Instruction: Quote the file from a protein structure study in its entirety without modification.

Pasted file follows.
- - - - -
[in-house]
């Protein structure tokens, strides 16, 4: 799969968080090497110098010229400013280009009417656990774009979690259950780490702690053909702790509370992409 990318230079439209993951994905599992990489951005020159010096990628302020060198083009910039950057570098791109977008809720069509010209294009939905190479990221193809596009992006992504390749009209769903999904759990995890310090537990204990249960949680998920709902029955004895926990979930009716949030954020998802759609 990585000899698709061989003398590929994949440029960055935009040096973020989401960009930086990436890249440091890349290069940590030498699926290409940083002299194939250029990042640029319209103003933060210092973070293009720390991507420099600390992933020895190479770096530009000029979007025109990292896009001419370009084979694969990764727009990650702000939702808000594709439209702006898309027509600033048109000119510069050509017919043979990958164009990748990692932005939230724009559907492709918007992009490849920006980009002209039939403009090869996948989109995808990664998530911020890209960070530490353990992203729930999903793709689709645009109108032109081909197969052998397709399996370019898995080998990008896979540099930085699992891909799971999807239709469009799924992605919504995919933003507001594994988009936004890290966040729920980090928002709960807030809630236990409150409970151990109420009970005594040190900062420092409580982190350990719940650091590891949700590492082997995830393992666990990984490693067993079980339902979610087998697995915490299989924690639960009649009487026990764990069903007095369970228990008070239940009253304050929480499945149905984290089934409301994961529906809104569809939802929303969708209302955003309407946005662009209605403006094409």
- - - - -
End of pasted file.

[in-house]
């Protein structure tokens, strides 16, 4: 799969968080090497110098010229400013280009009417656990774009979690259950780490702690053909702790509370992409 990318230079439209993951994905599992990489951005020159010096990628302020060198083009910039950057570098791109977008809720069509010209294009939905190479990221193809596009992006992504390749009209769903999904759990995890310090537990204990249960949680998920709902029955004895926990979930009716949030954020998802759609 990585000899698709061989003398590929994949440029960055935009040096973020989401960009930086990436890249440091890349290069940590030498699926290409940083002299194939250029990042640029319209103003933060210092973070293009720390991507420099600390992933020895190479770096530009000029979007025109990292896009001419370009084979694969990764727009990650702000939702808000594709439209702006898309027509600033048109000119510069050509017919043979990958164009990748990692932005939230724009559907492709918007992009490849920006980009002209039939403009090869996948989109995808990664998530911020890209960070530490353990992203729930999903793709689709645009109108032109081909197969052998397709399996370019898995080998990008896979540099930085699992891909799971999807239709469009799924992605919504995919933003507001594994988009936004890290966040729920980090928002709960807030809630236990409150409970151990109420009970005594040190900062420092409580982190350990719940650091590891949700590492082997995830393992666990990984490693067993079980339902979610087998697995915490299989924690639960009649009487026990764990069903007095369970228990008070239940009253304050929480499945149905984290089934409301994961529906809104569809939802929303969708209302955003309407946005662009209605403006094409």